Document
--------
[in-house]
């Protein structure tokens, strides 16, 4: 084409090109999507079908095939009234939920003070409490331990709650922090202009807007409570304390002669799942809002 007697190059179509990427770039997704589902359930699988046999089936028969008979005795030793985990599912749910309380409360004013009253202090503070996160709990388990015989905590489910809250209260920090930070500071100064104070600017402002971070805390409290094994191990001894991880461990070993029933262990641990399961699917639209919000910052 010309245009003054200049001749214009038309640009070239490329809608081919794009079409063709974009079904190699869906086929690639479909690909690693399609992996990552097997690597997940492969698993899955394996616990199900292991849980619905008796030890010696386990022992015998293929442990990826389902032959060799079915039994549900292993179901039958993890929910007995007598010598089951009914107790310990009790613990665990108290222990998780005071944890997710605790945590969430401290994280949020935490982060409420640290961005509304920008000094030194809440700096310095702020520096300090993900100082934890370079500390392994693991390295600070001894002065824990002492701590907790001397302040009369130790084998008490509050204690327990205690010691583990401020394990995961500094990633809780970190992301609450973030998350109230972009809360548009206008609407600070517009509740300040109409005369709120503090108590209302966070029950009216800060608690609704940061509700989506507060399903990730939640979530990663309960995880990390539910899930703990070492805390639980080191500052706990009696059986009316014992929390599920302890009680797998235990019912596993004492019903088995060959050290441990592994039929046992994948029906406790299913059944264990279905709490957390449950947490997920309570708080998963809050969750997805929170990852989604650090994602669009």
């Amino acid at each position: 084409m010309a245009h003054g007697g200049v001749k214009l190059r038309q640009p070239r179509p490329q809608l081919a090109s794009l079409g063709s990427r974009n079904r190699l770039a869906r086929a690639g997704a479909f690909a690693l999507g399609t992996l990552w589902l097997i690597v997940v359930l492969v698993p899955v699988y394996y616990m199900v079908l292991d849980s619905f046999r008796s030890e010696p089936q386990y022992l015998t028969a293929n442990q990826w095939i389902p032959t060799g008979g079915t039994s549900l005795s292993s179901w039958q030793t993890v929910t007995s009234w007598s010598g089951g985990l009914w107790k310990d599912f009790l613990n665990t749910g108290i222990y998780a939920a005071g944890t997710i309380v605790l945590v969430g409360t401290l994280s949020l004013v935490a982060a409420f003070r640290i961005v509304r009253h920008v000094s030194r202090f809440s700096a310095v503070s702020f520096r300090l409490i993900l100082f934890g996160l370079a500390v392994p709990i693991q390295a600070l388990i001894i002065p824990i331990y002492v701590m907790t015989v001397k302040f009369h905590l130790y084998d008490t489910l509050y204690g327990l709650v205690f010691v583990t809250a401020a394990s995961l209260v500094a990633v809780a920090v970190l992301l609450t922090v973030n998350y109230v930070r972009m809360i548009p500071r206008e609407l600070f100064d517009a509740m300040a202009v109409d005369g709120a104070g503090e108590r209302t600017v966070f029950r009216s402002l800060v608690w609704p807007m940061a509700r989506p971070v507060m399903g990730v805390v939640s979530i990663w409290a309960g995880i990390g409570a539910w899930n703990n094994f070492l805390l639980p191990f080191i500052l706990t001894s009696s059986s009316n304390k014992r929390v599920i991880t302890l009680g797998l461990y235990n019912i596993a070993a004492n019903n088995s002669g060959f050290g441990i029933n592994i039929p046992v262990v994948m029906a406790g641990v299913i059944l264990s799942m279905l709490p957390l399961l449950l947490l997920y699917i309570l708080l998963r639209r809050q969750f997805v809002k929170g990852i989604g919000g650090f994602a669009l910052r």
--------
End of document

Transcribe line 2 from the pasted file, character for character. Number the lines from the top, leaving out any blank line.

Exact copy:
């Protein structure tokens, strides 16, 4: 084409090109999507079908095939009234939920003070409490331990709650922090202009807007409570304390002669799942809002 007697190059179509990427770039997704589902359930699988046999089936028969008979005795030793985990599912749910309380409360004013009253202090503070996160709990388990015989905590489910809250209260920090930070500071100064104070600017402002971070805390409290094994191990001894991880461990070993029933262990641990399961699917639209919000910052 010309245009003054200049001749214009038309640009070239490329809608081919794009079409063709974009079904190699869906086929690639479909690909690693399609992996990552097997690597997940492969698993899955394996616990199900292991849980619905008796030890010696386990022992015998293929442990990826389902032959060799079915039994549900292993179901039958993890929910007995007598010598089951009914107790310990009790613990665990108290222990998780005071944890997710605790945590969430401290994280949020935490982060409420640290961005509304920008000094030194809440700096310095702020520096300090993900100082934890370079500390392994693991390295600070001894002065824990002492701590907790001397302040009369130790084998008490509050204690327990205690010691583990401020394990995961500094990633809780970190992301609450973030998350109230972009809360548009206008609407600070517009509740300040109409005369709120503090108590209302966070029950009216800060608690609704940061509700989506507060399903990730939640979530990663309960995880990390539910899930703990070492805390639980080191500052706990009696059986009316014992929390599920302890009680797998235990019912596993004492019903088995060959050290441990592994039929046992994948029906406790299913059944264990279905709490957390449950947490997920309570708080998963809050969750997805929170990852989604650090994602669009």